There is a movement happening in the American workforce right now; many are leaving their jobs for a wide variety of reasons, from new opportunities to extended temporary leave to - particularly for the older population - retirement. This phenomenon, dubbed the “Great Resignation,” has been observed and documented and discussed by countless sources, but one of the big lingering questions is why here, why now?
The most natural answer is that this is an appropriate response in the wake of the COVID-19 pandemic. It’s difficult to find anyone or anything that hasn’t been impacted by the pandemic, including the general population’s mentality towards work and the individual American’s beliefs about their safety and health at their own job. Some people are choosing to stay home because they aren’t interested in risking illness to go into the office, but the full picture is a bit more complex — especially for those with jobs where remote work isn’t an option.
But there’s another factor at play in the Great Resignation. It’s been a long time coming, but due to the timing, its discussion has been downplayed or lost in the swirl of other more major global events.
The Baby Boom Meets the Retirement Boom
The past few years have changed up the established mindset and structure of retirement. Reaching retirement age no longer necessarily means exiting the workforce completely. Many retirees start businesses, shift to part-time work, or change their focus from their jobs to working for charities or nonprofit organizations.
In 2008, the oldest baby boomers reached age 62. This coincided with the so-called “Great Recession,” when the economy declined and, for some, represented a less-than-advantageous time to enter retirement. Many people decided to hold off on retiring and wait a few years.
In 2021, the economy had distanced itself from those events and faced new developments. Just over half of adults aged 55 or older had exited the workforce and retired. For Americans aged 65 to 74, the percentage who had left the workforce was 66.9%, just over two-thirds of this section of the population.1
With all that said, it may be more helpful to reframe what’s happening now; rather than everyone rushing to the door simultaneously, part of the Great Resignation is more of a catch-up period — a glimpse into what the retirement rates might have looked like if 2008 had gone differently.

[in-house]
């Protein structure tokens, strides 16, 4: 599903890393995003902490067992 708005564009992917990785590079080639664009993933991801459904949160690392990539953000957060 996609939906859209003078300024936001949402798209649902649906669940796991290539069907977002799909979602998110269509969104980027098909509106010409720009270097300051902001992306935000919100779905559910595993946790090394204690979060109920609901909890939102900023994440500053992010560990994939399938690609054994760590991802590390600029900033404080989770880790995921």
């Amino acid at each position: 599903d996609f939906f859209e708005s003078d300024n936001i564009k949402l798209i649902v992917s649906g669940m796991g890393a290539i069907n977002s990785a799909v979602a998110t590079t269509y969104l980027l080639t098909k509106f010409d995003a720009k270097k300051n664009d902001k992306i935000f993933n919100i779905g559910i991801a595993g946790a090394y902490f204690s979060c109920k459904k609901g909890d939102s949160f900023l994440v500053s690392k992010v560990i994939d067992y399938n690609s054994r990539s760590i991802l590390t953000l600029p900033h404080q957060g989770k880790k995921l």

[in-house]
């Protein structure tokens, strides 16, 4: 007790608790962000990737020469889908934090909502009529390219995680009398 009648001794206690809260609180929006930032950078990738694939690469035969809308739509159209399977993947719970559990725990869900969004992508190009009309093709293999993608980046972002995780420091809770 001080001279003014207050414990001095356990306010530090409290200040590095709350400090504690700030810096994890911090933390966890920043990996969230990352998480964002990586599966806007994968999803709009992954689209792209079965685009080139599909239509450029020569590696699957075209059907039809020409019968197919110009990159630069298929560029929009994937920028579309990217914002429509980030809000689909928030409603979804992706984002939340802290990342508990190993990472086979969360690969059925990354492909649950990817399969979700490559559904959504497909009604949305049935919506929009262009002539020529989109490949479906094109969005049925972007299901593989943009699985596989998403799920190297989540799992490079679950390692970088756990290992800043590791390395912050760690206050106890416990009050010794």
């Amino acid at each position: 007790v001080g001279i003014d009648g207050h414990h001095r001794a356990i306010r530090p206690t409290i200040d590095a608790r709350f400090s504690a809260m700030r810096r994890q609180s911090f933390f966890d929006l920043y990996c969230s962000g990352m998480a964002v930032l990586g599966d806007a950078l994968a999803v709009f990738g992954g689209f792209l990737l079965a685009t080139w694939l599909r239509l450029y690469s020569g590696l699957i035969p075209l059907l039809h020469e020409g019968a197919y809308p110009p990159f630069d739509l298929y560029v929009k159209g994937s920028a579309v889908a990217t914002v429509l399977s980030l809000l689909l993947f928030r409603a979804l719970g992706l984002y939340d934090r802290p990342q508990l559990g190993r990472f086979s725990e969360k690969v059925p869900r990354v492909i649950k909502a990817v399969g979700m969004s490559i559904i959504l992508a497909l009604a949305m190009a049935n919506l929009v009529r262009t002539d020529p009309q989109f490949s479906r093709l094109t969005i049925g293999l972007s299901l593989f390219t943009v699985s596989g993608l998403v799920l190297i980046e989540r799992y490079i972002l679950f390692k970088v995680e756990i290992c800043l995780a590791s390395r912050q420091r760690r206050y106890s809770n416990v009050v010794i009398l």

The coronavirus pandemic created a mass transition period for the majority of people, and provided many with the opportunity to reevaluate their own positions and create an action plan for reaching the next stage of life, whether that is a new career, leave of absence, or full retirement.
The pandemic has continued longer than any of us could have imagined, and even in areas that have seen a significant decline in cases, many are still discovering the new patterns of daily life and work in a post-pandemic world. In that context, it’s easy to see why someone reaching the end of a long and rewarding career might choose to exit the workforce in the midst of the shake-up of COVID-19 and parachute into a less stressful, more enjoyable lifestyle.
Is It Your Time, Too?
As many Americans your age and older are participating in this mass retirement, you may be wondering if this is your opportunity to take the plunge and ease into retirement. Despite the large numbers of people making this big transition, it is important to remember that moving with the crowd isn’t always a justified action.
It’s also possible that now is a great time to transition into a different opportunity for your last few years of work. Maybe you have a business idea you’ve been working on — now is a great time to put it into action. Or perhaps you want to transition into a new role at work or with a different firm that will be less demanding when you finally transition into retirement. This is also a great idea.
This is your chance to follow your dreams of retirement or further business, and as always, the first step is to take the time to talk with a financial professional. They can help provide a look at your overall financial situation and strategize for changing directions in your career or analyze the pros and cons of retirement at this point in your life.
Whether you end up as a part of the Great Resignation or not, it is always a good idea to discuss your readiness for retirement with a financial professional and decide with their assistance when the time is right for you.
This content is developed from sources believed to be providing accurate information, and provided by Twenty Over Ten. It may not be used for the purpose of avoiding any federal tax penalties. Please consult legal or tax professionals for specific information regarding your individual situation. The opinions expressed and material provided are for general information, and should not be considered a solicitation for the purchase or sale of any security.